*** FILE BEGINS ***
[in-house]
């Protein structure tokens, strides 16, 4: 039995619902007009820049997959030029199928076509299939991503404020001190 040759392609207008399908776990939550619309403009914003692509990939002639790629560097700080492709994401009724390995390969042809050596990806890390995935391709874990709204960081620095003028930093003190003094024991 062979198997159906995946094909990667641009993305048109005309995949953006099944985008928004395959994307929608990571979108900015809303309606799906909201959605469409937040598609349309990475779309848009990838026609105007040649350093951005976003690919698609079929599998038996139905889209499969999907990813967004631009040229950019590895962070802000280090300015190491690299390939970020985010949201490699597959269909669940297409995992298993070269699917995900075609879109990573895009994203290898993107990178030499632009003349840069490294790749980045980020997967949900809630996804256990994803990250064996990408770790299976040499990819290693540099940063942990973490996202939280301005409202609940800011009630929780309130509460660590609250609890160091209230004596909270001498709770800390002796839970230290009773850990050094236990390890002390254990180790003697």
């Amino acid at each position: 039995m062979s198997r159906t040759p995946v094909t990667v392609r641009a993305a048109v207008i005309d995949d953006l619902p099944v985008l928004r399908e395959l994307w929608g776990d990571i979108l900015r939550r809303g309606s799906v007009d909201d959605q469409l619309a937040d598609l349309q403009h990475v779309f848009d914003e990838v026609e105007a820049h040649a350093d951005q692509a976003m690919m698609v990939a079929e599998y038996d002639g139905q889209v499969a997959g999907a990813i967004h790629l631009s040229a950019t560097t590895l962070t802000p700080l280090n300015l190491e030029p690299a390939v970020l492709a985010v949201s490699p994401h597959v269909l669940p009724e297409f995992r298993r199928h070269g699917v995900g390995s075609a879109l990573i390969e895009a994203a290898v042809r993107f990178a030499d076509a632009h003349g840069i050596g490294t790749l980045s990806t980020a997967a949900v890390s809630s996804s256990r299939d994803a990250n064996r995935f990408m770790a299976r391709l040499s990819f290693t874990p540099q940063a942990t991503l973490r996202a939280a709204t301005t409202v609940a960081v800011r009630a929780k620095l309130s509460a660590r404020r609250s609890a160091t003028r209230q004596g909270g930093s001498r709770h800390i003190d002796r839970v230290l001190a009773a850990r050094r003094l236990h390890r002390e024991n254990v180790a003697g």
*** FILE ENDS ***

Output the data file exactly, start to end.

[in-house]
């Protein structure tokens, strides 16, 4: 039995619902007009820049997959030029199928076509299939991503404020001190 040759392609207008399908776990939550619309403009914003692509990939002639790629560097700080492709994401009724390995390969042809050596990806890390995935391709874990709204960081620095003028930093003190003094024991 062979198997159906995946094909990667641009993305048109005309995949953006099944985008928004395959994307929608990571979108900015809303309606799906909201959605469409937040598609349309990475779309848009990838026609105007040649350093951005976003690919698609079929599998038996139905889209499969999907990813967004631009040229950019590895962070802000280090300015190491690299390939970020985010949201490699597959269909669940297409995992298993070269699917995900075609879109990573895009994203290898993107990178030499632009003349840069490294790749980045980020997967949900809630996804256990994803990250064996990408770790299976040499990819290693540099940063942990973490996202939280301005409202609940800011009630929780309130509460660590609250609890160091209230004596909270001498709770800390002796839970230290009773850990050094236990390890002390254990180790003697």
């Amino acid at each position: 039995m062979s198997r159906t040759p995946v094909t990667v392609r641009a993305a048109v207008i005309d995949d953006l619902p099944v985008l928004r399908e395959l994307w929608g776990d990571i979108l900015r939550r809303g309606s799906v007009d909201d959605q469409l619309a937040d598609l349309q403009h990475v779309f848009d914003e990838v026609e105007a820049h040649a350093d951005q692509a976003m690919m698609v990939a079929e599998y038996d002639g139905q889209v499969a997959g999907a990813i967004h790629l631009s040229a950019t560097t590895l962070t802000p700080l280090n300015l190491e030029p690299a390939v970020l492709a985010v949201s490699p994401h597959v269909l669940p009724e297409f995992r298993r199928h070269g699917v995900g390995s075609a879109l990573i390969e895009a994203a290898v042809r993107f990178a030499d076509a632009h003349g840069i050596g490294t790749l980045s990806t980020a997967a949900v890390s809630s996804s256990r299939d994803a990250n064996r995935f990408m770790a299976r391709l040499s990819f290693t874990p540099q940063a942990t991503l973490r996202a939280a709204t301005t409202v609940a960081v800011r009630a929780k620095l309130s509460a660590r404020r609250s609890a160091t003028r209230q004596g909270g930093s001498r709770h800390i003190d002796r839970v230290l001190a009773a850990r050094r003094l236990h390890r002390e024991n254990v180790a003697g």